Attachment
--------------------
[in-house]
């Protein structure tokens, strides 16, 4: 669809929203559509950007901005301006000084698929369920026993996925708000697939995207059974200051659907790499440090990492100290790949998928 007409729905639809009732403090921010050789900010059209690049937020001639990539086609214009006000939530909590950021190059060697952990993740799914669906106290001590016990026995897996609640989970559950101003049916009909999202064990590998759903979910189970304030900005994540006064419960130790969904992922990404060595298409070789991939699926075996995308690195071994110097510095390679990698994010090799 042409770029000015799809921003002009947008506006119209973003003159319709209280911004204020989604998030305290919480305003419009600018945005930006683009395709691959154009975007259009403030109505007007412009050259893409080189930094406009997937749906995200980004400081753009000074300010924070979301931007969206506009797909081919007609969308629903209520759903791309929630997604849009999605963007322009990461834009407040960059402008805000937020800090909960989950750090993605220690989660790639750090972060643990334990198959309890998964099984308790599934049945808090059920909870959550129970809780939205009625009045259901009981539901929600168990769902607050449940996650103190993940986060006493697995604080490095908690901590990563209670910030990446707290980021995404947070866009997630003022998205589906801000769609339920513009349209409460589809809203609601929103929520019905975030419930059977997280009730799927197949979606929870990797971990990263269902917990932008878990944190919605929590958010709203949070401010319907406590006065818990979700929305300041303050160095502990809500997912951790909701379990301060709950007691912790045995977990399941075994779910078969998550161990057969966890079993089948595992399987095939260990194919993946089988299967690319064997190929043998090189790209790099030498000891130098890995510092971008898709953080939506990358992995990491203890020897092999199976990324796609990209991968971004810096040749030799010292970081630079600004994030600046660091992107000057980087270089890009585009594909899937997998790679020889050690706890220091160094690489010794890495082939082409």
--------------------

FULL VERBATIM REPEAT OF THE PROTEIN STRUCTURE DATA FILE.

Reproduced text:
[in-house]
């Protein structure tokens, strides 16, 4: 669809929203559509950007901005301006000084698929369920026993996925708000697939995207059974200051659907790499440090990492100290790949998928 007409729905639809009732403090921010050789900010059209690049937020001639990539086609214009006000939530909590950021190059060697952990993740799914669906106290001590016990026995897996609640989970559950101003049916009909999202064990590998759903979910189970304030900005994540006064419960130790969904992922990404060595298409070789991939699926075996995308690195071994110097510095390679990698994010090799 042409770029000015799809921003002009947008506006119209973003003159319709209280911004204020989604998030305290919480305003419009600018945005930006683009395709691959154009975007259009403030109505007007412009050259893409080189930094406009997937749906995200980004400081753009000074300010924070979301931007969206506009797909081919007609969308629903209520759903791309929630997604849009999605963007322009990461834009407040960059402008805000937020800090909960989950750090993605220690989660790639750090972060643990334990198959309890998964099984308790599934049945808090059920909870959550129970809780939205009625009045259901009981539901929600168990769902607050449940996650103190993940986060006493697995604080490095908690901590990563209670910030990446707290980021995404947070866009997630003022998205589906801000769609339920513009349209409460589809809203609601929103929520019905975030419930059977997280009730799927197949979606929870990797971990990263269902917990932008878990944190919605929590958010709203949070401010319907406590006065818990979700929305300041303050160095502990809500997912951790909701379990301060709950007691912790045995977990399941075994779910078969998550161990057969966890079993089948595992399987095939260990194919993946089988299967690319064997190929043998090189790209790099030498000891130098890995510092971008898709953080939506990358992995990491203890020897092999199976990324796609990209991968971004810096040749030799010292970081630079600004994030600046660091992107000057980087270089890009585009594909899937997998790679020889050690706890220091160094690489010794890495082939082409």